When we consider the trade unions and the constitutional issue a very complex picture emerges. With a UK government in power responsible for what TUC chief Brendan Barber branded a “savage and opportunistic attack on public services” which “goes far further than even the dark days of Thatcher” – the outlook for trade unions at a UK level is bleak. The sheer scale of the austerity measures implemented by the Coalition Government has been met with widespread condemnation throughout the trade union movement in Britain, expounding the already massively unpopular programmes of privatisation and cutbacks in public services in recent years. Furthermore, the forecast anti-trade union legislation as part of a UK-wide process of financialisation and the gradual displacement of public sector workers by voluntary workers (to which Labour opposition has been timid at best) will deal a serious blow to public sector trade unions in Scotland.
Clearly, there are a multitude of factors which influence the ability or indeed desire of trade unions to take a position on Scotland’s constitutional future. Trade union membership and affiliations have become increasingly diversified (throughout the UK and abroad) which makes dealing with strictly Scottish affairs problematic. Moreover, historically, there has been a symbiotic relationship in the ‘labour and trade union movement’ between the economic component (the trade unions) and the political component (the Labour Party). This remains evident today, as a majority of the unions still support or are affiliated with the Labour Party and provide it the bulk of its funding. Within Scotland, the CWU, GMB, Unison and Unite all support the unionist line. Given that the SNP took almost half a share of the vote in the last Scottish Election, can such a position remain tenable? We can rightfully assume that union membership will represent a considerable percentage of the electorate and that trade union members’ will be reflected in the results. Regardless of official union position, in the case of a referendum it is foreseeable that many Scottish union members (and public sector workers in particular) increasingly angry at Westminister policy would break with union policy.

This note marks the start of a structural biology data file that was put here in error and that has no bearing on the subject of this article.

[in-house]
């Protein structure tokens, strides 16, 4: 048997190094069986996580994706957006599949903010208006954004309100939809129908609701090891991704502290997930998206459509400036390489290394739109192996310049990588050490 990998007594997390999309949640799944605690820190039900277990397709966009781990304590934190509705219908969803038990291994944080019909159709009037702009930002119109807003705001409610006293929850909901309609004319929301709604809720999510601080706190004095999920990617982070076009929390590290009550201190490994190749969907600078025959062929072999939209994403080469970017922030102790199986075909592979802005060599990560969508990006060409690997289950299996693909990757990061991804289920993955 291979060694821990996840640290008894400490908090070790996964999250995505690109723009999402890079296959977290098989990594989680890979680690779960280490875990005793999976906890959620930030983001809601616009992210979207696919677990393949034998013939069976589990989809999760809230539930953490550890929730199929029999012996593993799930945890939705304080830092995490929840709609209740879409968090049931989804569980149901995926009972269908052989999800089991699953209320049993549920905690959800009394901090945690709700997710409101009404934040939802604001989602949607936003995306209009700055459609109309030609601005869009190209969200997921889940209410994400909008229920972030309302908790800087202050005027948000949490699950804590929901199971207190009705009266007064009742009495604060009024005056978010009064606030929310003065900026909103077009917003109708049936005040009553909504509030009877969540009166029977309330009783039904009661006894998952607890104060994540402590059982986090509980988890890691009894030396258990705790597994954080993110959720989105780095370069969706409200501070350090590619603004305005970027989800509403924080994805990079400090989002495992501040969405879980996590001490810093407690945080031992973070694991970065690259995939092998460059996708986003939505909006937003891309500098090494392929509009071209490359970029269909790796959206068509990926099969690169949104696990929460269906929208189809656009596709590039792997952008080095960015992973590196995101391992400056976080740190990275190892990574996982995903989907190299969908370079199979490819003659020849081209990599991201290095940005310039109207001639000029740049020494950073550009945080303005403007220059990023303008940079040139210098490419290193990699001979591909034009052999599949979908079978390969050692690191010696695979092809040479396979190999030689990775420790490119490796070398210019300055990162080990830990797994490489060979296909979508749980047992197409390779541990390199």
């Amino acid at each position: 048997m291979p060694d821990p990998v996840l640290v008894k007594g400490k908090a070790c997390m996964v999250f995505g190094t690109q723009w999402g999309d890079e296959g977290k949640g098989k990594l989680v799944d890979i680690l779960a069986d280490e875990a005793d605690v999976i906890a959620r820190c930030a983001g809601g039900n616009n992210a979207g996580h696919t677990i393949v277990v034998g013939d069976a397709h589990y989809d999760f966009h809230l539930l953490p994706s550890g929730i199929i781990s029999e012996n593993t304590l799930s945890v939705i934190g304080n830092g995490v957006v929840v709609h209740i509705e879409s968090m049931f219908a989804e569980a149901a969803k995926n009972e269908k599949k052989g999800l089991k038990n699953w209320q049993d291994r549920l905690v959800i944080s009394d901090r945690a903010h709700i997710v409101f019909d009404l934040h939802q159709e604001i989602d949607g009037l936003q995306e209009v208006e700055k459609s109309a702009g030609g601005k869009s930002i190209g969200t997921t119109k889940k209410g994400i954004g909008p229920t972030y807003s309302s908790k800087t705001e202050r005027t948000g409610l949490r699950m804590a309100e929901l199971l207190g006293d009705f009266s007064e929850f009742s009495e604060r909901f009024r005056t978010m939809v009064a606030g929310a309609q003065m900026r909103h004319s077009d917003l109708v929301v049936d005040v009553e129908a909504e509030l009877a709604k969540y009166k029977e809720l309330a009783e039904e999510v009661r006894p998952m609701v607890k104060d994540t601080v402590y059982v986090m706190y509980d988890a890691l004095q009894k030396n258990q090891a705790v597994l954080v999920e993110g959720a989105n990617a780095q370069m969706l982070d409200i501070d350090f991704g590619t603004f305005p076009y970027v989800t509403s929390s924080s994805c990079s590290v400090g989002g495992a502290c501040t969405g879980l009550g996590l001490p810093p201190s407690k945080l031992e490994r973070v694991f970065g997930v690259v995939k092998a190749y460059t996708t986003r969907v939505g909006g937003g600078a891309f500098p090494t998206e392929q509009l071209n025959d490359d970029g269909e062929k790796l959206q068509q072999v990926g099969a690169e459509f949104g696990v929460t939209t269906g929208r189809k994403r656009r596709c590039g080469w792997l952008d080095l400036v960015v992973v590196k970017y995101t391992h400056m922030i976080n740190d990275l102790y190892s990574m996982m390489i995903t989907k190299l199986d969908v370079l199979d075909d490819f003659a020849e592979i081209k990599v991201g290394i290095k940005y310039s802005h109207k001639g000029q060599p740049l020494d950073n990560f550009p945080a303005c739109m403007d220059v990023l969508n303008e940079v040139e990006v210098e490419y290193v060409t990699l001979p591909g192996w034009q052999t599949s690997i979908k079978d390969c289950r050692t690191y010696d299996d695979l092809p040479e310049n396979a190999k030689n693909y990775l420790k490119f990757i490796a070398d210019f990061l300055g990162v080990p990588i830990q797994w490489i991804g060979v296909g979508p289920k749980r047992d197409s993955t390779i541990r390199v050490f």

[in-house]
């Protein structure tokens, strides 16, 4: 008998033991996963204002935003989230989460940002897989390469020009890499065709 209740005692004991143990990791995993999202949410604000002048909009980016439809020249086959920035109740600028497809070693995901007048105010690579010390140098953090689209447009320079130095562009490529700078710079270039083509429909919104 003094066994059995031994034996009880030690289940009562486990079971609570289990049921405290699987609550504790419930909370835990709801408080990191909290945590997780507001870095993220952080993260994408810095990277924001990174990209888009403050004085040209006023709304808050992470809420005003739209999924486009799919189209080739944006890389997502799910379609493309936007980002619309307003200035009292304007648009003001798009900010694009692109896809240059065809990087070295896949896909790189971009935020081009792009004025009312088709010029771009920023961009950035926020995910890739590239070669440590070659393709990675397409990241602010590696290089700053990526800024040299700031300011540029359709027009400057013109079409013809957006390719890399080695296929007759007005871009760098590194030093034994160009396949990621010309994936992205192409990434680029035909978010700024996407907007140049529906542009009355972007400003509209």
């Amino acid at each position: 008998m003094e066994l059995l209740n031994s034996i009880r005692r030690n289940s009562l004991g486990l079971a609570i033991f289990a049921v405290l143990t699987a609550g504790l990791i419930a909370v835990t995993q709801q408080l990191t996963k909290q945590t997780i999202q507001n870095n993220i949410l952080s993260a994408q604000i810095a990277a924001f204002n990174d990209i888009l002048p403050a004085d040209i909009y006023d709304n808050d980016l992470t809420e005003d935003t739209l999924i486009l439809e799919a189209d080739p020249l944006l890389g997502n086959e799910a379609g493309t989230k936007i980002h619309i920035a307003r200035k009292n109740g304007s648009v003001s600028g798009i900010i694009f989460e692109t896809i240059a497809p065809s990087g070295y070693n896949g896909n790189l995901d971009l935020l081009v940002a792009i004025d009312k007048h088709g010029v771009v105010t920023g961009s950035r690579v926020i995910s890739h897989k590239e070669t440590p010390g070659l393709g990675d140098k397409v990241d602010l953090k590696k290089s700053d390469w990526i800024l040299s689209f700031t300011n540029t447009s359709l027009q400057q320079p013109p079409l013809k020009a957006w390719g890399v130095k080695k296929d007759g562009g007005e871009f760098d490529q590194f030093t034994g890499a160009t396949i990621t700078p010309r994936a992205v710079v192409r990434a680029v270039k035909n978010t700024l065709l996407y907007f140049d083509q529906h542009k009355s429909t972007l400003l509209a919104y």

For example, the recent revelation that 45 per cent of Scottish Unison members cast an SNP vote in that election raises serious questions about the direction and formulation of policy within such organisations, at least sufficiently enough extent for the union leadership to reconsider positions which may be entirely out of step with their membership. The Scottish FBU tackled this directly; first by polling its members on the referendum bill and now with support for independence in their membership as high as 70 per cent have declared themselves to be in favour of independence.
It would appear that despite the successes of the SNP and the increasing support for independence, the constitutional issue at hand is largely yet to be addressed by the trade union movement. This is unsurprising – the opposition to it has yet to fully materialise. The current state of the Scottish Labour Party and the levels of support in Scotland for the Conservatives and Liberal Democrats at Holyrood and Westminister make it difficult to see how the unions will support a No campaign without alienating their membership.